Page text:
In testimony before the House Committee on Financial Services, Federal Reserve Chairman Ben Bernanke will say later today that when and how the Fed winds down its stimulus programs will depend on economic conditions.
Here’s the key passage from Bernanke’s prepared remarks:
“I emphasize that, because our asset purchases depend on economic and financial developments, they are by no means on a preset course. On the one hand, if economic conditions were to improve faster than expected, and inflation appeared to be rising decisively back toward our objective, the pace of asset purchases could be reduced somewhat more quickly. On the other hand, if the outlook for employment were to become relatively less favorable, if inflation did not appear to be moving back toward 2 percent, or if financial conditions—which have tightened recently—were judged to be insufficiently accommodative to allow us to attain our mandated objectives, the current pace of purchases could be maintained for longer. Indeed, if needed, the Committee would be prepared to employ all of its tools, including an increase the pace of purchases for a time, to promote a return to maximum employment in a context of price stability.”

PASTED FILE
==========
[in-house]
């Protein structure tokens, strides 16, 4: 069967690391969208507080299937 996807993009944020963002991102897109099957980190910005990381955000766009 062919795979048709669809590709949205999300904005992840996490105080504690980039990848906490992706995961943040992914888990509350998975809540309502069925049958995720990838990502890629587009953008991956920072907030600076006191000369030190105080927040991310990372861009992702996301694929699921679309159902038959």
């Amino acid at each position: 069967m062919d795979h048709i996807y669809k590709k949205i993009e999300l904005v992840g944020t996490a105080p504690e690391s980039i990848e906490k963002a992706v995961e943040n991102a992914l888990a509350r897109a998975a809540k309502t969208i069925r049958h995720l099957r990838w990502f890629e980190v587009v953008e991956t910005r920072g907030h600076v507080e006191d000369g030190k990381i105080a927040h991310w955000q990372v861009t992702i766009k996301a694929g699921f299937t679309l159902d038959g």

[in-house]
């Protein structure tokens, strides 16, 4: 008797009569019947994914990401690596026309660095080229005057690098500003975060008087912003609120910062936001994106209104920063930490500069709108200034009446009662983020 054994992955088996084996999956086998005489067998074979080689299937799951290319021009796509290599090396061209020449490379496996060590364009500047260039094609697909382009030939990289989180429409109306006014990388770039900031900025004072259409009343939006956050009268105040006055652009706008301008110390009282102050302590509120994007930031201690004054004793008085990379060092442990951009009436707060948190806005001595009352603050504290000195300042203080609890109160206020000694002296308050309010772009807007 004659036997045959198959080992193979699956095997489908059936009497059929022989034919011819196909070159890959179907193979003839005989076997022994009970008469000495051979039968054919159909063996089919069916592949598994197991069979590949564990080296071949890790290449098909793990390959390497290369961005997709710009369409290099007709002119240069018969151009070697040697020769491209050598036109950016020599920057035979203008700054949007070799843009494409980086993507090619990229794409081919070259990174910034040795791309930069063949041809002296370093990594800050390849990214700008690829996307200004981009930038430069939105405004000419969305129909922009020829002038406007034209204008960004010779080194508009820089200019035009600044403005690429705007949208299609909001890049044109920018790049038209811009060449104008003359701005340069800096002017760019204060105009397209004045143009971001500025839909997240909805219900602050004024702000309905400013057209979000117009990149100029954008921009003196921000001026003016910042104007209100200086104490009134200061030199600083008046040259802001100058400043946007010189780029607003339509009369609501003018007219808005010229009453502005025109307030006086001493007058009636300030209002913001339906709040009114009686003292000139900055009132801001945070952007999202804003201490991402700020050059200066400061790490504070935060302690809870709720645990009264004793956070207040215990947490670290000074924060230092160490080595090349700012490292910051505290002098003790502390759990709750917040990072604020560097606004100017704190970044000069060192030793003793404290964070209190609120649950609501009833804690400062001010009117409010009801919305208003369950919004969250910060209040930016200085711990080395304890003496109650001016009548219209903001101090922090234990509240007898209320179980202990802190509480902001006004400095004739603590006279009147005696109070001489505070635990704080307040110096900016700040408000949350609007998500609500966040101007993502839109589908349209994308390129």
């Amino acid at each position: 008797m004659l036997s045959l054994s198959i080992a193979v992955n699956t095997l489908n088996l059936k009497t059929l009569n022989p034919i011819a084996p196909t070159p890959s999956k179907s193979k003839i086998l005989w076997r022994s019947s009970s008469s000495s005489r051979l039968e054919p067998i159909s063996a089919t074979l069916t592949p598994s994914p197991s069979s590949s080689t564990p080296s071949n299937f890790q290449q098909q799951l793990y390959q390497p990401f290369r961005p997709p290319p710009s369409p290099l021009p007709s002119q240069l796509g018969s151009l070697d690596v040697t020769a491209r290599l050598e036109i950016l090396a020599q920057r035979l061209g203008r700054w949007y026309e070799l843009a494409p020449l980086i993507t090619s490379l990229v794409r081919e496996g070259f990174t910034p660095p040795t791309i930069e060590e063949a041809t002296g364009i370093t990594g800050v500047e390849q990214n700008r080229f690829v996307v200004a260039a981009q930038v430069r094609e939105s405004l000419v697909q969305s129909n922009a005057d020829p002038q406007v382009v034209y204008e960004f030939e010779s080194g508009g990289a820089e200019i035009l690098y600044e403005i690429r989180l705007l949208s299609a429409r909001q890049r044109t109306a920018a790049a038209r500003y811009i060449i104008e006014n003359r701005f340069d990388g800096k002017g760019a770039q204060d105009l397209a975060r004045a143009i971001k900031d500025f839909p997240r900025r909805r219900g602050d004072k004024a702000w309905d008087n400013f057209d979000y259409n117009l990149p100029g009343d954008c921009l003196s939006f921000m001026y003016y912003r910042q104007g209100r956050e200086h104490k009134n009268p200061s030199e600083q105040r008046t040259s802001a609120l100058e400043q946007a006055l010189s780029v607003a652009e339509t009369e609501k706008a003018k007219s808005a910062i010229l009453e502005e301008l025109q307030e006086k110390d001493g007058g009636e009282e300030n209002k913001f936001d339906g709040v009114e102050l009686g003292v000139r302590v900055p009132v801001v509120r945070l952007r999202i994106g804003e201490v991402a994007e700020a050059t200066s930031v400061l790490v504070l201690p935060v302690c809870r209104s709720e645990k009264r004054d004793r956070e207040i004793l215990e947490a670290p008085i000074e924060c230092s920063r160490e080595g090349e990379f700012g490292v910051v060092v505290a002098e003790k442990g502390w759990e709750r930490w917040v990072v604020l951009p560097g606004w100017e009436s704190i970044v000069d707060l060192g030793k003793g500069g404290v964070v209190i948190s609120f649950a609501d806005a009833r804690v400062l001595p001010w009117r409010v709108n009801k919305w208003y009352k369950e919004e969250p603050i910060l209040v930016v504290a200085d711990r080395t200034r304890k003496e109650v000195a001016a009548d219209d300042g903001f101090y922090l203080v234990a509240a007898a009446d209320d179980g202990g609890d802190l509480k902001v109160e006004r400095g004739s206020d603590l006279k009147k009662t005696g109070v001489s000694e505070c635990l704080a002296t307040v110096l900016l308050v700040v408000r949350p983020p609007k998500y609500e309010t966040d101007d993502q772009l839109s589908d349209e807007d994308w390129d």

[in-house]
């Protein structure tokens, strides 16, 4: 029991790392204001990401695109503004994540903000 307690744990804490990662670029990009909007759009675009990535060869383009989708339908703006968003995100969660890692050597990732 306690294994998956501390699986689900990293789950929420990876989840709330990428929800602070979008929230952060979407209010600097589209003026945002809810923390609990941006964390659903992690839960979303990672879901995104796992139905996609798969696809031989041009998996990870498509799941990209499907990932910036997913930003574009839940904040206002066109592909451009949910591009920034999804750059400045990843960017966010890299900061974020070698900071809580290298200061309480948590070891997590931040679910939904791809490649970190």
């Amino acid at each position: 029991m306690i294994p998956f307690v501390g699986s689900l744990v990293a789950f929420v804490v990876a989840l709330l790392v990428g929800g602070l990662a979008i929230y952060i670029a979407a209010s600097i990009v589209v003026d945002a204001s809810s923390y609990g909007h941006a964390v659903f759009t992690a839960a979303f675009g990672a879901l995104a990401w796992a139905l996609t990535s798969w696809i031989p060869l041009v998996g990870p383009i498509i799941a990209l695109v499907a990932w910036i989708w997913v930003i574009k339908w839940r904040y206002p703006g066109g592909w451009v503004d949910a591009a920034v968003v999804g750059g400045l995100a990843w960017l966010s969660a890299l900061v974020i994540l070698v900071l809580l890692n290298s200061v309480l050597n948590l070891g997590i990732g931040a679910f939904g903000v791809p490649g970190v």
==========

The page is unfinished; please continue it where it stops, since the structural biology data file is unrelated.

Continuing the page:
As The Wall Street Journal reads it, Bernanke is making a “dovish tilt toward easy money.”
In English, what you need to know is that Bernanke worried investors in May when he said the Federal Reserve could begin rolling back its $85 billion per month bond purchases after the next few meetings. CNBC reports that today’s testimony soothes the markets because it echoes what Bernanke said last week — that the Fed could continue its bond-buying program until mid-2014.
“The Fed chairman’s remarks highlight the Federal Open Market Committee’s desire to assure that the economy and labor markets have sufficient momentum before reducing its $85 billion in monthly bond purchases. An increase in borrowing costs since the chairman first started discussing tapering purchases threatens to slow the four-year expansion.”
Bernanke’s full remarks are on the Fed website. He’s scheduled to testify at 10 a.m. ET.